Walkways along Pier 14 at the San Francisco Embarcadero begin to flood during a king tide on Jan. 11, 2017. Brittany Hosea-Small/KQED
Walkways along Pier 14 at the San Francisco Embarcadero begin to flood during a king tide on Jan. 11, 2017. (Brittany Hosea-Small/KQED)

San Francisco Supervisor Wants City to Declare a Climate State of Emergency

San Francisco Supervisor Wants City to Declare a Climate State of Emergency

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San Francisco Supervisor Rafael Mandelman introduced a resolution Tuesday that would declare a state of climate emergency for the city. The move follows similar actions taken by Berkeley, Richmond, Hayward and Oakland.

Mandelman says San Francisco has been on the forefront of reducing greenhouse emissions, but needs to do more to prepare for rising sea levels, extreme weather and air pollution.

“We have actually done some great work to reduce our greenhouse gas emissions by 30 percent since 1990, but we know that we need to do a whole lot more," he said.

The climate emergency declaration instructs city departments such as housing and transportation to work together over the next 100 days to devise a plan for meeting the city’s goals of zero net greenhouse gas emissions by 2050.

“The Board of Supervisors is calling on our department and city agencies to work with an intensity that we might not have been working at otherwise," said San Francisco Department of the Environment Director Debbie Raphael. "It's an acknowledgement that we can do better, we can do more, and we must.”

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Mandelman says climate plans should prioritize communities of color and low-income neighborhoods that have historically borne the burden of environmental contamination and fossil fuels.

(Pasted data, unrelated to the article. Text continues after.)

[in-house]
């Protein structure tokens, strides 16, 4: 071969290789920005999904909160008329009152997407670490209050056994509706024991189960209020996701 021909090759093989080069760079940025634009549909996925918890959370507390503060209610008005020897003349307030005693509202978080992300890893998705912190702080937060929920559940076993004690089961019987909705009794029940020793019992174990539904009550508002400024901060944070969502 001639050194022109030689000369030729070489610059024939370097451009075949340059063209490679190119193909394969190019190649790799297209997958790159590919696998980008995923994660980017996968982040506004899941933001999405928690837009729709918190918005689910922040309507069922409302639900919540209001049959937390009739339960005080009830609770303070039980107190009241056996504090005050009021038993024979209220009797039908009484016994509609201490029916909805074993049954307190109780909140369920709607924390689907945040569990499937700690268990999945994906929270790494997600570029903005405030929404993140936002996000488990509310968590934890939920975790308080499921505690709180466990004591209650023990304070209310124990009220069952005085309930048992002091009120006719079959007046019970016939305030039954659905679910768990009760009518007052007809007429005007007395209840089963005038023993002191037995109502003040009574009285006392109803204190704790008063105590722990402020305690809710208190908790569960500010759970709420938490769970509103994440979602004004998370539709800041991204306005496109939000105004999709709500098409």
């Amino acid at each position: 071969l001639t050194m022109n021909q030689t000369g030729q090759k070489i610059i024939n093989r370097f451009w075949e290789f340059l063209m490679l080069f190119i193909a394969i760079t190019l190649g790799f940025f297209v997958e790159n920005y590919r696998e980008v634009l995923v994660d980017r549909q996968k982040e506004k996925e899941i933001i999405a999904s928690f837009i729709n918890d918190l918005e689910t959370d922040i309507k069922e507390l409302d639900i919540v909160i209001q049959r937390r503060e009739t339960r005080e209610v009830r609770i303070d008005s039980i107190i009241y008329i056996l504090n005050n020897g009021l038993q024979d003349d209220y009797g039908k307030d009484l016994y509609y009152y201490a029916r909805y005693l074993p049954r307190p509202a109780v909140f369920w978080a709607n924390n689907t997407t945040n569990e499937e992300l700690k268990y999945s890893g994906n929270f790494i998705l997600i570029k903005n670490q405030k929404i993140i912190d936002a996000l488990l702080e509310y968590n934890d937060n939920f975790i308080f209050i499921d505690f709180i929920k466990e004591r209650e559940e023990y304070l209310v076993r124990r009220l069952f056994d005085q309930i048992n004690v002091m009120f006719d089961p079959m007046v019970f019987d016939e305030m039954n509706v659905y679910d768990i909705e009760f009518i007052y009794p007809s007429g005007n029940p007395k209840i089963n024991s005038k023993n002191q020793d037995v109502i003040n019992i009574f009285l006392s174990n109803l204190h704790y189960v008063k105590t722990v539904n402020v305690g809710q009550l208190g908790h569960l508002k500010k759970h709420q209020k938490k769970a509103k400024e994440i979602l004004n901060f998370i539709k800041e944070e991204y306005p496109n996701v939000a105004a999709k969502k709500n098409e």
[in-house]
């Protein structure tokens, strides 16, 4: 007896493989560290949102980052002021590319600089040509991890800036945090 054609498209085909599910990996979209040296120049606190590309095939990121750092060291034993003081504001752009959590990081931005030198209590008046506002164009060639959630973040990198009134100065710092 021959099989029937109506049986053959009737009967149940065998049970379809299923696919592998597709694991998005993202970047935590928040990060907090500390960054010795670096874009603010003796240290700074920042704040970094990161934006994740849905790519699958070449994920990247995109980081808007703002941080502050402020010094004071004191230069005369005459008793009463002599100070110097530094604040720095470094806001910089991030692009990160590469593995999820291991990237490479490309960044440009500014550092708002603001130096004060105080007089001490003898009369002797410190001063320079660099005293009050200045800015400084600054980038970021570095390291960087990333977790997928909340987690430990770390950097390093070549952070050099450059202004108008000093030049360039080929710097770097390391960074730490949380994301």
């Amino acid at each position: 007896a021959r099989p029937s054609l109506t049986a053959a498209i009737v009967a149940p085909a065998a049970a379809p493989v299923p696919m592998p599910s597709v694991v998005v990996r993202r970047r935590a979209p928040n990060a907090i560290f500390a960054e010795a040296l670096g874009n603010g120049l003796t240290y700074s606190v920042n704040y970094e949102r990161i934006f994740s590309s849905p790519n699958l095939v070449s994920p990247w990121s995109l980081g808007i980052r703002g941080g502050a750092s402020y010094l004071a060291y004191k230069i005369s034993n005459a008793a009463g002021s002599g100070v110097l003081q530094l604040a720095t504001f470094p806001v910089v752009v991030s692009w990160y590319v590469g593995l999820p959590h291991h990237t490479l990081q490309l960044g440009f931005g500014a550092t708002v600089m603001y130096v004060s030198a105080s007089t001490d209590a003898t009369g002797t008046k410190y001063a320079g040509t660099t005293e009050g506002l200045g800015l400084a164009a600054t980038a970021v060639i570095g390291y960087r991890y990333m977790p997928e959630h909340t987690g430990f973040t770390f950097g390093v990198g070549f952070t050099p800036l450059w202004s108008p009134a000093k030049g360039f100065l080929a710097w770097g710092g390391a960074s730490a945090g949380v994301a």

Bayview-Hunters Point, for instance, is in a major flood zone.

“We are going to be ground zero for [rising sea levels] in Bayview-Hunters Point,” said Michelle Pierce, executive director of Bayview Hunters Point Community Advocates.

Pierce says a critical way to reduce greenhouse gas emissions is by tackling public transportation on a regional level.

“We have to reduce the costs of transit for people if we want to get them out of their cars or into electric vehicles. We have to intensively build out infrastructure for transportation, commit to subsidizing new systems, new public transit.”

Raphael, of the city's Department of the Environment, says addressing trucks that spew diesel exhaust in communities of color will also need to be a top priority when considering plans to increase use of electric vehicles.

Mandelman said having "good values" isn't enough. "We also have to implement good policies and do it aggressively and quickly."

If the San Francisco Board of Supervisors approves the resolution, city agencies will have 100 days to prioritize actions for reducing greenhouse gases.